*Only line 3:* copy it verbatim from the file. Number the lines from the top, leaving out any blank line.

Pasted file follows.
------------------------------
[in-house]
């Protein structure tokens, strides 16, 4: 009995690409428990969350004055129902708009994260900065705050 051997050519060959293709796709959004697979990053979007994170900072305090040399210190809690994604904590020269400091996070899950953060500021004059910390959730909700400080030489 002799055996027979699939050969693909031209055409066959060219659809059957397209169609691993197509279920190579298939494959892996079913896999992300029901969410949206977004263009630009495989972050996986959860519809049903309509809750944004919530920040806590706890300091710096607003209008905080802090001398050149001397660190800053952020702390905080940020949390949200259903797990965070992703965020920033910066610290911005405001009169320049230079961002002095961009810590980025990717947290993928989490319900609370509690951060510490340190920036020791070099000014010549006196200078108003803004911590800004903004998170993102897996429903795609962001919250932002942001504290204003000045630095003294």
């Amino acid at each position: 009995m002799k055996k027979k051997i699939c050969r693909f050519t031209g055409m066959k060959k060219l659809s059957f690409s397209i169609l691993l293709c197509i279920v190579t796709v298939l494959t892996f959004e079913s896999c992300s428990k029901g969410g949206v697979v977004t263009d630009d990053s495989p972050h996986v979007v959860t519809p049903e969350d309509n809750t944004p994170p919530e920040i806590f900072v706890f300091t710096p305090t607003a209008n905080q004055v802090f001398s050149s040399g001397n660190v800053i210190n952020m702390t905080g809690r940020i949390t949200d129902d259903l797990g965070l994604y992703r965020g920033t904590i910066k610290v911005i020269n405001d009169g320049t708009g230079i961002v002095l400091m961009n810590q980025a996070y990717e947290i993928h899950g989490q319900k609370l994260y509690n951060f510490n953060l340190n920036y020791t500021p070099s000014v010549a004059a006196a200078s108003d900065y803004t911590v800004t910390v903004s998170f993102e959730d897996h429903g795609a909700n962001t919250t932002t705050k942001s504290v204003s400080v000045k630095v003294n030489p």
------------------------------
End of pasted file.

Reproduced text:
């Amino acid at each position: 009995m002799k055996k027979k051997i699939c050969r693909f050519t031209g055409m066959k060959k060219l659809s059957f690409s397209i169609l691993l293709c197509i279920v190579t796709v298939l494959t892996f959004e079913s896999c992300s428990k029901g969410g949206v697979v977004t263009d630009d990053s495989p972050h996986v979007v959860t519809p049903e969350d309509n809750t944004p994170p919530e920040i806590f900072v706890f300091t710096p305090t607003a209008n905080q004055v802090f001398s050149s040399g001397n660190v800053i210190n952020m702390t905080g809690r940020i949390t949200d129902d259903l797990g965070l994604y992703r965020g920033t904590i910066k610290v911005i020269n405001d009169g320049t708009g230079i961002v002095l400091m961009n810590q980025a996070y990717e947290i993928h899950g989490q319900k609370l994260y509690n951060f510490n953060l340190n920036y020791t500021p070099s000014v010549a004059a006196a200078s108003d900065y803004t911590v800004t910390v903004s998170f993102e959730d897996h429903g795609a909700n962001t919250t932002t705050k942001s504290v204003s400080v000045k630095v003294n030489p």